Letting the good times roll in Maple
It could’ve been a scene right out of a Simpsons episode.
On Saturday, dozens of people descended on the stretch of Major Mackenzie Dr. between Keele St. and Eagle Rock Way to watch kids race their home-built cars in fierce competition at the Great Maple Cart Derby.
“It’s for families to spend time working on a project and have a goal at the end of it, which is to build a car and race it,” says Detective Constable Garry Vosburg, founder and chairman of the derby.
Twenty-five racers competed in four divisions as 100 people looked on, said Vosburg, who summed it up by saying “race day went very well”.
“We had the Knights of Columbus out there doing a barbecue for us,” he said on Wednesday. “The fire department came by and police officers – they were supposed to be doing the road block, but they ended up coming down and watching the race.”
In the interest of fairness, the four racing divisions – G, M, C and D – were divided by age so that, as Vosburg put it, “8 year olds aren’t racing against 14 year olds”. Though age is the only decreed separation among racers, one of the four groups proved uniquely exclusive, he said.
“The M category, by the way, was all female,” Vosburg said. “We do have girls that are interested.”
This year’s derby marks the third year the rubber has hit the road, but it started a year before that. Four years ago, Vosburg was looking for something fun he could organize and that kids could enjoy with their families.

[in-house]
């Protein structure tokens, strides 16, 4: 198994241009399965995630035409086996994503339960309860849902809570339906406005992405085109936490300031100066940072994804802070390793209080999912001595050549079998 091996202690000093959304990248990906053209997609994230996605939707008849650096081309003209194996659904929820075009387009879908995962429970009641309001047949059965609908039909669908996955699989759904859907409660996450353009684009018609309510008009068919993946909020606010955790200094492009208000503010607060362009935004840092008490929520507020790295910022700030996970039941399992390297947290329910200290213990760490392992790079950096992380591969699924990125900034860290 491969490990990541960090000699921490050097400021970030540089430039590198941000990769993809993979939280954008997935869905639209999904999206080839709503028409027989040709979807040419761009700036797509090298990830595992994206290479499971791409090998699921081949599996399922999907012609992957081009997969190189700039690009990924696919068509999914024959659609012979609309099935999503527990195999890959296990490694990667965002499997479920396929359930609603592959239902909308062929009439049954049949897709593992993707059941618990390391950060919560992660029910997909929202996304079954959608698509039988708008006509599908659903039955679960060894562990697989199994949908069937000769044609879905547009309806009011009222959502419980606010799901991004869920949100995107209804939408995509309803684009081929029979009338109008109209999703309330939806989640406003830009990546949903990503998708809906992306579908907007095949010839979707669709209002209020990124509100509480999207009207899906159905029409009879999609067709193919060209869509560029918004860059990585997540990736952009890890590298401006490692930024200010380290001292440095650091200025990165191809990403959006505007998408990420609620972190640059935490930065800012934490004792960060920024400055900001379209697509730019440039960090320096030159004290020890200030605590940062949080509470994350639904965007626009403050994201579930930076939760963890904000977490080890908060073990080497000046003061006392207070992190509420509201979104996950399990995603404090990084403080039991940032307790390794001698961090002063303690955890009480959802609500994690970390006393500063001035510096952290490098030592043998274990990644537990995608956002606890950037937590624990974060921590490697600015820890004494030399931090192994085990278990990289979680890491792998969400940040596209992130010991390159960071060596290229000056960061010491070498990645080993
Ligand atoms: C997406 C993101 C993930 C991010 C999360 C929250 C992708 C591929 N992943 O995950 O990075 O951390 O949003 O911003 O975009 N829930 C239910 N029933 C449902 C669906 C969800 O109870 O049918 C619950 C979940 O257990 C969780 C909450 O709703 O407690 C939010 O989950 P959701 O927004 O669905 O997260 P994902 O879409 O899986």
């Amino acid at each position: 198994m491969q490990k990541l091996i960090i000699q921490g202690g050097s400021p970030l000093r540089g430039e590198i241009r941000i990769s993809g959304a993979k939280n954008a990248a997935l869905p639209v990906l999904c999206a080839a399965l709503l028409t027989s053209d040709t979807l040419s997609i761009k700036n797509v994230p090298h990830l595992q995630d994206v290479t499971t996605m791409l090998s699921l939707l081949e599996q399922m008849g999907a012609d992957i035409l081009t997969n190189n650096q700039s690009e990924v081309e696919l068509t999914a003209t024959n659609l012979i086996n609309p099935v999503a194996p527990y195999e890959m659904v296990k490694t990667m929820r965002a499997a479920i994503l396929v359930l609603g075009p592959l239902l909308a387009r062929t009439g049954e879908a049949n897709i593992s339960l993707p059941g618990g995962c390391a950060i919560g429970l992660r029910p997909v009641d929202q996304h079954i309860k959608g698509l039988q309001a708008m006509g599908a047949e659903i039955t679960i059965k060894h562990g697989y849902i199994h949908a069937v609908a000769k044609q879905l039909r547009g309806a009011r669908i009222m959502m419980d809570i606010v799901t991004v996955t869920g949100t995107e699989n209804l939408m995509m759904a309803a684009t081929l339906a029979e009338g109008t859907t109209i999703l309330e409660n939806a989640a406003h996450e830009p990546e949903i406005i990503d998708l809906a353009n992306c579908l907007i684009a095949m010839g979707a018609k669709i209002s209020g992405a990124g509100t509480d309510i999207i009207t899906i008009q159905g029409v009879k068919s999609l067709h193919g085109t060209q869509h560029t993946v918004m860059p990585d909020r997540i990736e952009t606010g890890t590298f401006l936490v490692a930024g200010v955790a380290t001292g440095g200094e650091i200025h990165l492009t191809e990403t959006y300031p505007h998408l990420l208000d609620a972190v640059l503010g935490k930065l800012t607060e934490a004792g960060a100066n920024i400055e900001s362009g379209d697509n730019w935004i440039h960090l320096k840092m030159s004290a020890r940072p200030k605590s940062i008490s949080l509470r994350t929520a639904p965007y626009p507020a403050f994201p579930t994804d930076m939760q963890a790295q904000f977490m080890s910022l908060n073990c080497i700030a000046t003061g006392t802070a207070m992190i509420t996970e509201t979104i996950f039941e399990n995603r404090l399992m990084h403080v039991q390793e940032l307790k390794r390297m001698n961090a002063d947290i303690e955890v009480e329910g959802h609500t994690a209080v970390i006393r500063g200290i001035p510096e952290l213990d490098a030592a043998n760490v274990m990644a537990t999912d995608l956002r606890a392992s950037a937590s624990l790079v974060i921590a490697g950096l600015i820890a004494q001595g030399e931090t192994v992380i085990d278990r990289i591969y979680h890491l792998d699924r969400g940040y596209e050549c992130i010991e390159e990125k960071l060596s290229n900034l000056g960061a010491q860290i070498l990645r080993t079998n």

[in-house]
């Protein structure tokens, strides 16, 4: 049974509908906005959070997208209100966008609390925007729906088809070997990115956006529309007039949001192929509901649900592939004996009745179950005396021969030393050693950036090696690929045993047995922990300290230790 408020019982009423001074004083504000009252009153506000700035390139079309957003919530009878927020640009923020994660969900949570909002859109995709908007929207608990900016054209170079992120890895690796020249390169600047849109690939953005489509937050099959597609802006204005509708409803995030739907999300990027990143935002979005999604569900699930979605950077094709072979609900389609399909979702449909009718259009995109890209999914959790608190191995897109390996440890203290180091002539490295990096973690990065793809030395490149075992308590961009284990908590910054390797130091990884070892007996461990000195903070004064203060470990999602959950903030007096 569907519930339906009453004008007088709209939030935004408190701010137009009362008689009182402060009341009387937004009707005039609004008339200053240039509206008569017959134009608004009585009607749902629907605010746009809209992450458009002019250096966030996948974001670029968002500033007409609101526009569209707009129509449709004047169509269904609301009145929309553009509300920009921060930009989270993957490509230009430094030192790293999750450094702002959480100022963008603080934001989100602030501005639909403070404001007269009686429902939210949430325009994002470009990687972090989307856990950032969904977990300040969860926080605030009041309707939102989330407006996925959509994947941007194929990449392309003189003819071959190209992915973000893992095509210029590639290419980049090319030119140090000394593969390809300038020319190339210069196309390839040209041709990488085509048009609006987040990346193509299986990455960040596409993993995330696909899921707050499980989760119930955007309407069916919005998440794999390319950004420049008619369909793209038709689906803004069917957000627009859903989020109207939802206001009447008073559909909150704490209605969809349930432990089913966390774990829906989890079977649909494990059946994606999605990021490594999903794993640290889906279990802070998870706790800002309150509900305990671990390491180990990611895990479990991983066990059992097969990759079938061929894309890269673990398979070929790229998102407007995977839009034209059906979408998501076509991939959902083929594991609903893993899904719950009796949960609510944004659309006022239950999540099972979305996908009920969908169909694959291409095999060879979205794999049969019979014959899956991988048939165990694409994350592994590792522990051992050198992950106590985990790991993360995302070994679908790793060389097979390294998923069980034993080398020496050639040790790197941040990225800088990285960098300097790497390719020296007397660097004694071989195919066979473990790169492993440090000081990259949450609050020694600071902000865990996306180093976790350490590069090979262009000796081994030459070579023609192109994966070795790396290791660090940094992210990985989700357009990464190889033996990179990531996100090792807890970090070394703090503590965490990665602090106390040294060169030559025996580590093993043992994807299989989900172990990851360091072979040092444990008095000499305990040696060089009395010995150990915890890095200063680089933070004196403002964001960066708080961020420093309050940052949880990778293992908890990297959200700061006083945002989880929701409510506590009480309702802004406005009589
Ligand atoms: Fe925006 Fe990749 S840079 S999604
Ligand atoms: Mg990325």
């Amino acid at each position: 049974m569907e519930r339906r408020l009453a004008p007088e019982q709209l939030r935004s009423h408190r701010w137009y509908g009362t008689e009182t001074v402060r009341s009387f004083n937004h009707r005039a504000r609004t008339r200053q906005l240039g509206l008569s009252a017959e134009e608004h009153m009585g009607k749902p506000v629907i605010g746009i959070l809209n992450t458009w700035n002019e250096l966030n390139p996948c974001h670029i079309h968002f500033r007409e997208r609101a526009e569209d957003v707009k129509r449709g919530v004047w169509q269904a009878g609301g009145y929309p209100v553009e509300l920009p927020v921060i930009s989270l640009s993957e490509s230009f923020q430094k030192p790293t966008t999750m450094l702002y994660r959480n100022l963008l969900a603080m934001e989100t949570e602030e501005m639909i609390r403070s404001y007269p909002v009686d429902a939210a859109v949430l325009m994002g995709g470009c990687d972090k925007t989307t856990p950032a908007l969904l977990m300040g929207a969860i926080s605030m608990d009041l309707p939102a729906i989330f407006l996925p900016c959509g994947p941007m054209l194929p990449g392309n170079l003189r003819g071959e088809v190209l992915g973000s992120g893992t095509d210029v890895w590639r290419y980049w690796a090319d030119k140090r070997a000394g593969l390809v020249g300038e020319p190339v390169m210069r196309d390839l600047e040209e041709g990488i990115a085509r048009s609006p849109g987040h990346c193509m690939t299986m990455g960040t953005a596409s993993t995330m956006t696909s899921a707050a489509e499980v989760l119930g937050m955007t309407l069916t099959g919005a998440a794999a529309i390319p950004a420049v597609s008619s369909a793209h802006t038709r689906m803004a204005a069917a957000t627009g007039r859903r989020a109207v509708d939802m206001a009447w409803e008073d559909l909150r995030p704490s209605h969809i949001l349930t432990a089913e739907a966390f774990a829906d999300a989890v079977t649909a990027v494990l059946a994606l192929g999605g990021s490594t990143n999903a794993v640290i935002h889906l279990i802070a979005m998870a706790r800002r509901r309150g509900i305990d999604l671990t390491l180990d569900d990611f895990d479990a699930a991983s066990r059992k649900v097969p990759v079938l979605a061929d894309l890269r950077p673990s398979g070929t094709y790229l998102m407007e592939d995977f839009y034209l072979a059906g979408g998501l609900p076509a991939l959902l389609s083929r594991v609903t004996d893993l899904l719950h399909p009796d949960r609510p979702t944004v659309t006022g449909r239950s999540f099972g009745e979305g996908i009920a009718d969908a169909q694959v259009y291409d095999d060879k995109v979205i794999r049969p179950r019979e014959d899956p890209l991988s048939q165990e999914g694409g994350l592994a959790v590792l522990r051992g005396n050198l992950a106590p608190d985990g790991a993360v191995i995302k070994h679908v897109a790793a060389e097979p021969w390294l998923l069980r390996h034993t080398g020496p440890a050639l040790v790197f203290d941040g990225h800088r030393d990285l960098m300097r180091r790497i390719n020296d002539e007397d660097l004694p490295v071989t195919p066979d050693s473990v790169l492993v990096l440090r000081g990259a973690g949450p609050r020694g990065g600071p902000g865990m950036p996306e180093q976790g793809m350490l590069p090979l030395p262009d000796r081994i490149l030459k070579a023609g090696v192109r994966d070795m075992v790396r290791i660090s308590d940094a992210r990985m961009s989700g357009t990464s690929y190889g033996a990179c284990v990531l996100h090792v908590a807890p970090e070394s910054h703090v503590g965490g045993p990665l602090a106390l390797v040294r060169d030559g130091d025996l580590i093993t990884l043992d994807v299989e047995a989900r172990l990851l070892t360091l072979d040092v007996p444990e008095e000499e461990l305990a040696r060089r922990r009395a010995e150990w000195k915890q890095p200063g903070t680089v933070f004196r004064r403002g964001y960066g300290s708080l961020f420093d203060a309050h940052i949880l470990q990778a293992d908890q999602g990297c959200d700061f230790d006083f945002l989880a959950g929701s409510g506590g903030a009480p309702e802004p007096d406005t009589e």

“I had been a boy scout when I was a kid and we used to hold soapbox races down at Centennial Park in Etobicoke where I grew up,” he said. “A light bulb went off one day when I remembered doing that and I thought it would be a good thing to do.”
The carts themselves, which are supposed to be built by the kids with help from parents, generally take about 20 hours to put together, Vosburg said, and can cost as little as $100. Donations are solicited from companies, he added.
“I take the money and buy materials, and then provide the materials to organizations like Big Brothers, Big Sisters, Girls Incorporated, that kind of thing,” he said. “They then provide materials to families that wouldn’t necessarily have the means to purchase them themselves, and then they build the cars.”
The fun, though, wasn’t left entirely to the kids and their families. Grown-ups, including Regional Councillor Mario Ferri, got involved in the action too.
“We had a politician, a member of the media, one of our sponsors and the police department all race off against each other,” Vosburg said. “Mario Ferri came in dead last, but it was all for the fun of the thing.”
Vaughan Today Friday, September 21, 2007 Page: 10 Byline: Philip Alves